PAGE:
Material Weakness in a Ford Financial Statement, Essay Example
The question to be answered in this paper is as follows: If an auditor’s report had mentioned a material weakness, what would that have meant in regard to Ford’s financial statements? So I begin with the Securities and Exchange Commission’s official definition of material weakness: “a deficiency, or a combination of deficiencies, in internal control over financial reporting such that there is a reasonable possibility that a material misstatement of a registrant’s annual or interim financial controls will not be prevented or detected on a timely basis by the company’s internal controls”(Kraus, 2007).
To save space I will leave undefined the various other italicized terms to be found here. I am using as one source Ford Motor Credit Company’s Form 10-K for the fiscal year ended December 31, 2007. The independent auditor was PricewaterhouseCoopers LLP, dated February 27, 2008. Beyond that, however, there is nothing in this paper that is unique to Ford as to the specified legal and market consequences of finding a material weakness, because accounting laws are standardized and markets are unpredictable, being dependent on a range of variables, the largest being the state and prospective state of the general economy. Dependent on such variables, there may be an immediate drop in share price (perhaps followed by a spike upwards), greater attention from regulators, and even shareholder lawsuits.
Finding and reporting a material weakness in internal controls will also have ramifications dependent on exactly what kind of problem was found. For example, the Public Company Accounting Oversight Board rates a material weakness more severely than it does a control deficiency, which is itself rated a significant deficiency. Other degrees of error are known as consequential and inconsequential. The 5% rule helps determine potentially material events.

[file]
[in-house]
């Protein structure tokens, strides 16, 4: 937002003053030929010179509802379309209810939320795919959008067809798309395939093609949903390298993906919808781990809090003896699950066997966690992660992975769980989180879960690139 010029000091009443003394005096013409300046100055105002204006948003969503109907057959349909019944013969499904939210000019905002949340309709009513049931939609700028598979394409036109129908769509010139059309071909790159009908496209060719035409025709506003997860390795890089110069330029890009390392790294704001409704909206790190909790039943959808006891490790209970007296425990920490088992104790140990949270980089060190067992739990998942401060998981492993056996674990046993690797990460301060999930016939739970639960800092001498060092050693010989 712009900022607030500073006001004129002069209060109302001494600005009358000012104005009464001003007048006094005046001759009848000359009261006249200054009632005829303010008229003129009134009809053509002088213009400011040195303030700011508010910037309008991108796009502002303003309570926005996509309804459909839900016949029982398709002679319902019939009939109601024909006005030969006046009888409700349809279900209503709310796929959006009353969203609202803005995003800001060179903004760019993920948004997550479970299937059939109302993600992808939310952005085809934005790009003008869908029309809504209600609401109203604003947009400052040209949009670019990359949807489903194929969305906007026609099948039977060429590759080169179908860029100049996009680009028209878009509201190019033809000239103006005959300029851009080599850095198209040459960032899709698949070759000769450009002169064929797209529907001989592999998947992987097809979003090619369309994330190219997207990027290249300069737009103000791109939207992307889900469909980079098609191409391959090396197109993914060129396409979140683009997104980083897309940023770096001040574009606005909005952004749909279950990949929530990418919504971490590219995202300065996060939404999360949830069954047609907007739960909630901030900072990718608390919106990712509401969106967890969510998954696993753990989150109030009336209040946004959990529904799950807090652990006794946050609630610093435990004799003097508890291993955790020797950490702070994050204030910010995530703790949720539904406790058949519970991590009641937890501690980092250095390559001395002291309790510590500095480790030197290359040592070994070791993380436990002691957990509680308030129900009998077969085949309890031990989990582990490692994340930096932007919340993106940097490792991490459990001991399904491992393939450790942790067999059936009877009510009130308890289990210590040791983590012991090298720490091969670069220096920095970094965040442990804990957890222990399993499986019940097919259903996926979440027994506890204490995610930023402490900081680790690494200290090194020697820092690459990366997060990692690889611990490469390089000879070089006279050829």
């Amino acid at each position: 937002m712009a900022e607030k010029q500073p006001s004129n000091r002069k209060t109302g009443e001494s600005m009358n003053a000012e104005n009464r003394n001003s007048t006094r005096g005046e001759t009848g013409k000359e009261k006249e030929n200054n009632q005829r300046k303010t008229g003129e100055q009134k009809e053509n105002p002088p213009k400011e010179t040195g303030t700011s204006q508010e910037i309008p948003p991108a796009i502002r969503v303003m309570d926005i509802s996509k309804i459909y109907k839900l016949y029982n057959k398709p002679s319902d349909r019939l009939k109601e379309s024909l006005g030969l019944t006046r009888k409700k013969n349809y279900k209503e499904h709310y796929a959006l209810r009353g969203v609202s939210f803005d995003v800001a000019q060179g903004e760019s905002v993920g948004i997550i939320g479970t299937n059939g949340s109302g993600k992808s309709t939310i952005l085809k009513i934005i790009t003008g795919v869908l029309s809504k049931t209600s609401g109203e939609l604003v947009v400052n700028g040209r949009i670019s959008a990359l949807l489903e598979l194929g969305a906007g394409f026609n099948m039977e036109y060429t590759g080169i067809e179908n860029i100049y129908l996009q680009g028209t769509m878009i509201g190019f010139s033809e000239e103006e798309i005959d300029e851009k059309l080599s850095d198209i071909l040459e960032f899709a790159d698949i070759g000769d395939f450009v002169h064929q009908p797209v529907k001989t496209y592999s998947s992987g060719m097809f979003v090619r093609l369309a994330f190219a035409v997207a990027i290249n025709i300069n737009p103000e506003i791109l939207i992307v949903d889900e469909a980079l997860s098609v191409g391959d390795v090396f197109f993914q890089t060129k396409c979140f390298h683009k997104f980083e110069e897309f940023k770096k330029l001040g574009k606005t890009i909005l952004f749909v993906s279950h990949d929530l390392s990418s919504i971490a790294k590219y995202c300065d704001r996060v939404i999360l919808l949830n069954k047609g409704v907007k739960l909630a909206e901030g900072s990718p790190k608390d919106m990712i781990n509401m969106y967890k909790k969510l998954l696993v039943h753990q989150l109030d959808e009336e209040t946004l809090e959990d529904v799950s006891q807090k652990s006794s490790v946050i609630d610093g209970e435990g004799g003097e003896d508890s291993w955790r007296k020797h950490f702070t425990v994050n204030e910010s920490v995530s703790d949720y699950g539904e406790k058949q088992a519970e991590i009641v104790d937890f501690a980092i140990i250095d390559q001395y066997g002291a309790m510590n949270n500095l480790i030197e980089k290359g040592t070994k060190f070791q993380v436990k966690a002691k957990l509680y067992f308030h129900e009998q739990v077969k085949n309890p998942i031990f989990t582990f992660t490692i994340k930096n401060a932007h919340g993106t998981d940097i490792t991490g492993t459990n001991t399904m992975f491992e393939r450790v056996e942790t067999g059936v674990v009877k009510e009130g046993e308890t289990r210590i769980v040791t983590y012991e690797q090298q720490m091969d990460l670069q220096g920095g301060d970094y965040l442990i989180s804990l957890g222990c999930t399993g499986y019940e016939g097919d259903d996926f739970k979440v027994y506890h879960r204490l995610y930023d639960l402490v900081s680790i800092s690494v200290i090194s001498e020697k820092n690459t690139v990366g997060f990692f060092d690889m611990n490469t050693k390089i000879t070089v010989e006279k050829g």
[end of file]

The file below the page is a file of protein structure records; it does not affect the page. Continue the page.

There are four broad kinds of materiality: misstatements (such as incorrect sums, those errors being the most familiar to CPAs); internal control deficiencies; unreasonable accounting estimates; and fraud. For the independent auditor to give an unqualified opinion, the audited company must record whatever errors that fall within that range of material misstatement. This is of course a matter of key importance, and sometimes presents a difficult problem to solve. That is because there is no bright line standard separating degrees of weakness, and it is much more difficult to define an item as immaterial. Contrary to what constitutes a material weakness, there is no straightforward list of offenses that determine immaterial weakness. Below I limit discussion to material weaknesses, specifically the two known as Category A and Category B.
Not all material weaknesses are created equal. Category A kinds are mainly transactional matters like impairment charges, tax accrual, and bad-debt reserves. While they are serious enough to require correction, external auditors can usually find ways to audit the offense in a way that does not legally prohibit their ability to state an unqualified opinion in the financial statement. Basically, they are matters that legally can be attended to later. But this is not the case with Category B, which, although (fortunately) less common than Category A, deal with systemic-level problems built into the organization itself. Examples would be an insufficient or unqualified finance staff or audit committee; a poorly enforced Code of Conduct; weak guidelines detailing fraud-prevention; and badly divided executive responsibilities.
There is another important factor that will determine the financial and legal effects of a material weakness: timing. There will be a tendency to either delay release of a material weakness or to report it immediately. But the latter option must be balanced against the possibility that shareholders acting as plaintiffs in a lawsuit could bring on additional charges for each such additional correction to the financial statements, should they be necessary.
As for Ford’s actual 2007 statement, there were no material weaknesses found in it.
Kraus, B. (2007, August 28). Client memorandum. Retrieved from http://www.willkie.com/files/tbl_s29Publications\FileUpload5686\2486\SEC_Defines_Material_Weakness_and_Gives_Guidance.pdf
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